Mind you, Facebook is not perfect. As you can see, Facebook is terrible for any form of brand related marketing, because there is just too much scale, too much randomness and it is too low-intent for people to really remember any of the ads they see.

There is also a problem with ad fraud, in which you end up paying for something you are not actually getting, although most people heavily over-estimate how big an issue this is. There is an increasing problem with offensive content (like fake news) that has degraded Facebook's image as a brand-friendly platform focusing primarily on 'family and friends'. And there is a problem that Facebook has focused so much on scale, that the value of each ad view is very small.

But even with all these problems, Facebook still offers brands a better prospect than newspapers, especially if you compare the cost.

This is why Facebook wins. Not because it's perfect (because it isn't), but because for a specific outcome (massive targeted reach for a low cost), it's the best choice.

This also relates to trust. Who do brands trust the most, newspapers or tech companies?

Obviously, there are many things about digital advertising that brands don't like. They don't like it when their ads show up next to content that is bad, or on fake or extremist news sites. But fundamentally, brands look at the tech companies like Google, YouTube and Facebook, and they see companies who are constantly innovating to do better. And then brands look at their actual ad spend, and they see that, while some of their ads might have shown up with extremist content, it represents less than 0.01% of their total exposure.

Meanwhile, brands look at newspapers and here they see that their ads are almost always placed next to articles that they don't like.

Just think about this.

If you were a brand, who do you think provides you with the safest brand environment. Newspapers or YouTube?

The answer, generally, is YouTube.

The only reason why brands are saying bad things about YouTube right now is because they have been singled out by journalists and don't want to look bad. From a trend perspective, nothing has changed.

With this in mind, let's turn to Google's main source of advertising income, which is Google Search. It has a very different pattern from almost all other channels, but one that is equally disruptive to old media:

As with Facebook, Google Search ads provide brands with a massive level of brand awareness for a very low price per view. It also has a high level of targeting. In fact, the targeting on Google Search is even higher because it's linked to something people are specifically searching for.

The big difference, though, is how Google Search is also providing customer intent and customer context. Again, this is because of search. People are looking for something very specific (high-intent/context) and they are seeing ads related to just that need.

The only negative about Google Search is that it's terrible for branding. A search ad is just one of many, and while it provides you with targeted views, it doesn't really help your brand message.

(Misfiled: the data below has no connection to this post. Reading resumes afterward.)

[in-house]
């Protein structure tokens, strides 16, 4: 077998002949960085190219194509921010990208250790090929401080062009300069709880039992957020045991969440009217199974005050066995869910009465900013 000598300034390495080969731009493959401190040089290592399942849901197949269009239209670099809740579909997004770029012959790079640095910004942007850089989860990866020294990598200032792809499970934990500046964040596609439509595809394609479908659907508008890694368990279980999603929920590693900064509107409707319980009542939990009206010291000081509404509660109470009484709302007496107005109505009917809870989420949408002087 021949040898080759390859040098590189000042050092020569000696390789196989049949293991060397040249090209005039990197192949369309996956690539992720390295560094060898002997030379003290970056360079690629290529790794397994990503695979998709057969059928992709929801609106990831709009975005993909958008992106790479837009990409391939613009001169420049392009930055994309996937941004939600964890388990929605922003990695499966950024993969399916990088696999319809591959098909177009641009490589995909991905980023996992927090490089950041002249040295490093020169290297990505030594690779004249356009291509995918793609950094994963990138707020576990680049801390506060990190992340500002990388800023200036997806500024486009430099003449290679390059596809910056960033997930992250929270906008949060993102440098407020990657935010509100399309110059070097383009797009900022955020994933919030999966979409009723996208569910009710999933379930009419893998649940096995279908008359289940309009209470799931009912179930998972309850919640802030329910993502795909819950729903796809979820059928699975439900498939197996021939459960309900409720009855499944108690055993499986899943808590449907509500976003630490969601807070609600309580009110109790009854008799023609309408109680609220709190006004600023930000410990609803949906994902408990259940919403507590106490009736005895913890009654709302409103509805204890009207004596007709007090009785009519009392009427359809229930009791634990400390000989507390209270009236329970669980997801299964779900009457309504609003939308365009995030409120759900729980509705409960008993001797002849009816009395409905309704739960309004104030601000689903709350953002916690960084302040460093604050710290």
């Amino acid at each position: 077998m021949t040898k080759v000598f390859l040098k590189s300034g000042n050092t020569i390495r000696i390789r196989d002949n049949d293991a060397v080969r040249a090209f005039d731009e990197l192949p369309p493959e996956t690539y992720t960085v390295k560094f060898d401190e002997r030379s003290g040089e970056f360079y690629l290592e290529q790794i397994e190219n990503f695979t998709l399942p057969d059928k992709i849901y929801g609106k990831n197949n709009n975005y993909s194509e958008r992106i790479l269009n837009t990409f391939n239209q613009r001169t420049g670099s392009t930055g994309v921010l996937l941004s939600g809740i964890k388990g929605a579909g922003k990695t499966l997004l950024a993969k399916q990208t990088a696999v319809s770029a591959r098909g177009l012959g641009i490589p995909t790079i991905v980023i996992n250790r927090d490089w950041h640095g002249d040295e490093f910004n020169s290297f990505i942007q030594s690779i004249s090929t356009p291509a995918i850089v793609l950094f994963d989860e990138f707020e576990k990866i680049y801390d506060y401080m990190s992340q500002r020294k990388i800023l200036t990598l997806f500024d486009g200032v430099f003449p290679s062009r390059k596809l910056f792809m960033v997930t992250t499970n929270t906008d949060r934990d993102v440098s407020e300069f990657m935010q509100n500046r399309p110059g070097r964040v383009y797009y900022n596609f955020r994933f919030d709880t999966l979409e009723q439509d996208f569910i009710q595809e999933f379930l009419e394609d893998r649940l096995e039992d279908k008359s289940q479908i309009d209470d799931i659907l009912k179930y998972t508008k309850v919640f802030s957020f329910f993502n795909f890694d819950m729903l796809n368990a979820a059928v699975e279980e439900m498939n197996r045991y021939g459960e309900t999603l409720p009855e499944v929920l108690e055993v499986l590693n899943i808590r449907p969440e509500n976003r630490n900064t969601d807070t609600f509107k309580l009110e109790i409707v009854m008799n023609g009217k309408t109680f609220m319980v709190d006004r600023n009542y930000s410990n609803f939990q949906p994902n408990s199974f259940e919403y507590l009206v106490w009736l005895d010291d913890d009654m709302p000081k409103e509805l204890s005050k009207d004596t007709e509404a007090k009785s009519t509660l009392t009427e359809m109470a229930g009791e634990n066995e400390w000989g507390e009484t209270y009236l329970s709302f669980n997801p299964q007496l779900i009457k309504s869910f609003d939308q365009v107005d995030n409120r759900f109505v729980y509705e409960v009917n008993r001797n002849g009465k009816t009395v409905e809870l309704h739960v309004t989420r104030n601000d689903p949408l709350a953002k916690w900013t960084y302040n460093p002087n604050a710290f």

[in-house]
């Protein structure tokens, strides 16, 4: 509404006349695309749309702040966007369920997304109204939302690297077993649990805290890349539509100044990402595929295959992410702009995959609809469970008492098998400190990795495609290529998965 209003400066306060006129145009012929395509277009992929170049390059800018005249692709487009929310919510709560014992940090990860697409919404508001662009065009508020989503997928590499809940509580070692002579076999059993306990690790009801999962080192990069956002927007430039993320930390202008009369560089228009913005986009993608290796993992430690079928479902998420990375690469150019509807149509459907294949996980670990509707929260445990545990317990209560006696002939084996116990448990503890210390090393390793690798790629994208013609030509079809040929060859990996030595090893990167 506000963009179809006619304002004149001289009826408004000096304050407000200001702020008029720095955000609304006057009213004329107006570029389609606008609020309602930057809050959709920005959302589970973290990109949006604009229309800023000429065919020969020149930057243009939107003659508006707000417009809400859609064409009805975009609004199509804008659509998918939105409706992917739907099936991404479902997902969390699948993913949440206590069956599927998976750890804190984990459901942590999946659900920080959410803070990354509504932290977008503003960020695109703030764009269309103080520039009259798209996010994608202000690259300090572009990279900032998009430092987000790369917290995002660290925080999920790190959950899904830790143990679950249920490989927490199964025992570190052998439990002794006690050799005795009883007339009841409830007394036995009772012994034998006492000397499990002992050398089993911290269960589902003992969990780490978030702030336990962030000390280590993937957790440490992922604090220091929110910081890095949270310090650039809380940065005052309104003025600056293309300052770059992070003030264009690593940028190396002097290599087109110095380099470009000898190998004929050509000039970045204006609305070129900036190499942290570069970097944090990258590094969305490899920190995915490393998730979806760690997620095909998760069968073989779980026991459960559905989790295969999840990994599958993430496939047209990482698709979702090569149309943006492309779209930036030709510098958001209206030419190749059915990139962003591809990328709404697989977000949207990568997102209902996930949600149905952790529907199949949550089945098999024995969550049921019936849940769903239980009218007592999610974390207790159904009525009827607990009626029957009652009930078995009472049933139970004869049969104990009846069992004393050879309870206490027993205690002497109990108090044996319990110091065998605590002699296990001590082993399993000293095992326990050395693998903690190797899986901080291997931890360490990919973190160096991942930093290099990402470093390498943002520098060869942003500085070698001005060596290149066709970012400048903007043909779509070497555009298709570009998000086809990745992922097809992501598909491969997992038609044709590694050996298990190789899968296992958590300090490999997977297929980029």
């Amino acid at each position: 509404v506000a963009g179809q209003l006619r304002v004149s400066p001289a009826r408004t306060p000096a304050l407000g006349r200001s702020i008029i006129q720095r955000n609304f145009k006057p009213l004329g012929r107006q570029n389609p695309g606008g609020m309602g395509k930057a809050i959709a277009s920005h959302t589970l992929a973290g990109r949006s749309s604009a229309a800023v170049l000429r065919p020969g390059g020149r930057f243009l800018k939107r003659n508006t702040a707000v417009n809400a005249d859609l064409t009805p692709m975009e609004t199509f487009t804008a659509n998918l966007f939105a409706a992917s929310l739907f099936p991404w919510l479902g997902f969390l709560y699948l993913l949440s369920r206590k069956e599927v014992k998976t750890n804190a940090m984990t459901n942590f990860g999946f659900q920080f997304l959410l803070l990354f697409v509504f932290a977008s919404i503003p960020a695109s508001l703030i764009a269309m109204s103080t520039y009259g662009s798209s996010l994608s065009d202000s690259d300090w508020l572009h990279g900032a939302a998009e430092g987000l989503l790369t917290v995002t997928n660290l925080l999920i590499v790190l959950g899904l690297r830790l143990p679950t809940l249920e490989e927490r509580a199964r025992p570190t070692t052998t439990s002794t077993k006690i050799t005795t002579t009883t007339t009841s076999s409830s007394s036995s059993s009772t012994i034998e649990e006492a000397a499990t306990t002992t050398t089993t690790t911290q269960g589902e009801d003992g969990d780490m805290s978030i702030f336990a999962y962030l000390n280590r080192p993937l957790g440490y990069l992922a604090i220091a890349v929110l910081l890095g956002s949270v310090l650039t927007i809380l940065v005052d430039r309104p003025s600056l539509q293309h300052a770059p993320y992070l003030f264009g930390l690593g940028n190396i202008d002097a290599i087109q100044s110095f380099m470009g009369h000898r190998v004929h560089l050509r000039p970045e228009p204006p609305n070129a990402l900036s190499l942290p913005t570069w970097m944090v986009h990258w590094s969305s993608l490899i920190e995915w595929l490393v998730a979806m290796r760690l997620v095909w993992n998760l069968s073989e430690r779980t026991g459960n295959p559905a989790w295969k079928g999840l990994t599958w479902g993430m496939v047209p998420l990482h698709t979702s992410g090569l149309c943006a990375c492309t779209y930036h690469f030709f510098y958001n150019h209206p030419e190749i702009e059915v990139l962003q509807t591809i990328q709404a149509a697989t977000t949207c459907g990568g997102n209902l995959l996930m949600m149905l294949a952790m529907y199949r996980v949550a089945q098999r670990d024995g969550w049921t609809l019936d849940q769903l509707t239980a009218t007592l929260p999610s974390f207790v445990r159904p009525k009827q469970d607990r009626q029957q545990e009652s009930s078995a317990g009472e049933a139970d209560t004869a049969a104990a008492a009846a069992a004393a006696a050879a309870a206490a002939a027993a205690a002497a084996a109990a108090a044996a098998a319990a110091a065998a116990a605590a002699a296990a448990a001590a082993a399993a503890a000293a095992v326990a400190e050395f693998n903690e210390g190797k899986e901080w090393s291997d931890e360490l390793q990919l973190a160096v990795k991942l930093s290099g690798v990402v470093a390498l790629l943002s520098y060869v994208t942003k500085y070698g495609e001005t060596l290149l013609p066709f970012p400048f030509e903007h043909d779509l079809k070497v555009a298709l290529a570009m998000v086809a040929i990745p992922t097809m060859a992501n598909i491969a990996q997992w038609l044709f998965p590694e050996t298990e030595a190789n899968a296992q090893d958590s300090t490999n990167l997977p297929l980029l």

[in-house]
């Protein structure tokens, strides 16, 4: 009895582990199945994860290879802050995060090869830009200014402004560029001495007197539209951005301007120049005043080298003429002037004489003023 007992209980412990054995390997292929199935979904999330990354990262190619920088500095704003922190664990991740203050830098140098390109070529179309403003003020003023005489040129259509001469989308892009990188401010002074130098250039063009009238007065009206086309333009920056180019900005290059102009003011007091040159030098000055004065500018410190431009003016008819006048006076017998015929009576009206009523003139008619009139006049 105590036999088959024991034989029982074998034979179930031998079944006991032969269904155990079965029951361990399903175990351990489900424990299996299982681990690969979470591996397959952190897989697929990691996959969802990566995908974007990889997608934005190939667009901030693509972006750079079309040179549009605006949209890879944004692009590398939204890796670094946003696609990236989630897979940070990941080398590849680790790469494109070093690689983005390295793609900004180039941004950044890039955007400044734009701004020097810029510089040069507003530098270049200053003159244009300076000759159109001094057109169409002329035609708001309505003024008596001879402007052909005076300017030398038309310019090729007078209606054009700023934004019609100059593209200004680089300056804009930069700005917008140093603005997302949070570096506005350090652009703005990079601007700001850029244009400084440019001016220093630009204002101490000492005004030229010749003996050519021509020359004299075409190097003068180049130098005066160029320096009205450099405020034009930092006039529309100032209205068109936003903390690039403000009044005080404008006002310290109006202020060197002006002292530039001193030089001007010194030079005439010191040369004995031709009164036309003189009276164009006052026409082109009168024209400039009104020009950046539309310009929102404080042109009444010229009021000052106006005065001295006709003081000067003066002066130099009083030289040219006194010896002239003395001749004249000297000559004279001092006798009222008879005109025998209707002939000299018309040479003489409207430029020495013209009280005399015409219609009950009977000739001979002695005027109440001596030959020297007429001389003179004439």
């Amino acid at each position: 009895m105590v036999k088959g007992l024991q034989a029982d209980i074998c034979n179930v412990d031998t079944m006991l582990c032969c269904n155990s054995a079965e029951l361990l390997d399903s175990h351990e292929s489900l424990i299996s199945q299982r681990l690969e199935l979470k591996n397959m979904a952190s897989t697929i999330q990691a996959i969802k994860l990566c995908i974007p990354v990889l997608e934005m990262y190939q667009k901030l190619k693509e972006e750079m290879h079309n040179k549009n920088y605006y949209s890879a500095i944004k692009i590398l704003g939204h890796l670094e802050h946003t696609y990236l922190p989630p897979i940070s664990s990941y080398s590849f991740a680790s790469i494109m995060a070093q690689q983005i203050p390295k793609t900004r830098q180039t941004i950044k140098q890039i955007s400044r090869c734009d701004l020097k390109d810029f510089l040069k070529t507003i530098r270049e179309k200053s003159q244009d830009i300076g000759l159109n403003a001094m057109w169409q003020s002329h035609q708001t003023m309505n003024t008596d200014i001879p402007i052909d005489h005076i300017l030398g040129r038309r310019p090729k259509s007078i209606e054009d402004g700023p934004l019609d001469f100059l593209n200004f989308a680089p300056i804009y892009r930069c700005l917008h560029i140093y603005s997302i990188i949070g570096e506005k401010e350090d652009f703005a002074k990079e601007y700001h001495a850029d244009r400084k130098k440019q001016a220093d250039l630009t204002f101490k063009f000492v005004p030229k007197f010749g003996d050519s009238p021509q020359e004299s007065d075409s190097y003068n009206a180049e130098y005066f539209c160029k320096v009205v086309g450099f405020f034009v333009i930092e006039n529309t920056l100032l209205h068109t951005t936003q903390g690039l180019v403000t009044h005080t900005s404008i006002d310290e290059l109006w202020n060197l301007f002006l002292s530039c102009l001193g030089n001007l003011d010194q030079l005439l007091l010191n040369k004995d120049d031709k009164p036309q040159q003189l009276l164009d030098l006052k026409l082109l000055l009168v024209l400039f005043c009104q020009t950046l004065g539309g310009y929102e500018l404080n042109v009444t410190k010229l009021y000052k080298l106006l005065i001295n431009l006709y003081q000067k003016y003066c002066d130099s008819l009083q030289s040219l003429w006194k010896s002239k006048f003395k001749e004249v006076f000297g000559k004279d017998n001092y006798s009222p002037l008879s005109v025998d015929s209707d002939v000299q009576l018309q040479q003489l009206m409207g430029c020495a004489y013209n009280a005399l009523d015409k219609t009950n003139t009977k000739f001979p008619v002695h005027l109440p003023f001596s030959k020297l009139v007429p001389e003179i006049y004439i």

You couldn't build a company like Coca Cola using only search ads.

But think about this in comparison to newspapers. Here is that graph again:

Newspapers do provide brands with a better brand effect, but, with every other metric, Google is simply the better choice because it provides a much better advertising environment in terms of reach, targeting, intent, context and cost.

But this is also where we see the next conflict that exists between media and Google, because newspapers will look at this and claim that Google has somehow 'stolen' this market, and that the government needs to bring it back.

For instance, the Press Gazette wrote:

Automated online advertising is largely controlled by Google, which owns the dominant Double Click technology used by most ad-buyers. As little as 30 per cent of the money spent by brands on programmatic advertising finds its way to publishers.


Google and Facebook need to adopt a formula where a fair proportion of the search and display advertising income they make from journalism is returned to publishers so it can be reinvested in content creation.

The idea here is that, without the newspapers, Google and Facebook wouldn't be able to do what they do. This is simply not true.

Google makes almost no money from news related topics.

I can prove this in a very simple way.

If you go to Google and search for 'dead migrant child'. The resulting page looks like this:

First of all, this is a terribly sad story, but you will also notice that there are no search ads. The reason for this is obvious. No brand would want to target their search advertising to match these keywords, because why would brands ever want to do that?

Meanwhile, if I search for 'Mountain bike', I get this page:

Now you see all the ads, because this is a topic that brands absolutely want to advertise on.

This idea that Google makes money from the work of newspapers simply isn't true. Newspapers are mostly just an extra, and news doesn't really contribute anything of significance to Google's total search ad revenue.

But that's not the important part. The important part is what brands want, because they are the ones paying the money. And brands don't want any of their ads to show up next to news stories.

It's not Google that has stolen the market for newspapers. It's the brands who have decided that news isn't a good place to advertise.

And, even if Google was forced by the UK government to pay a share of their revenue to newspapers for linking to them, it wouldn't actually change anything because the share of Google's revenue that relates to news related search queries is so little.

The media industry is fighting the wrong fight. It's not about what Google does, it's about what brands want. And brands don't want to spend their budget on news content.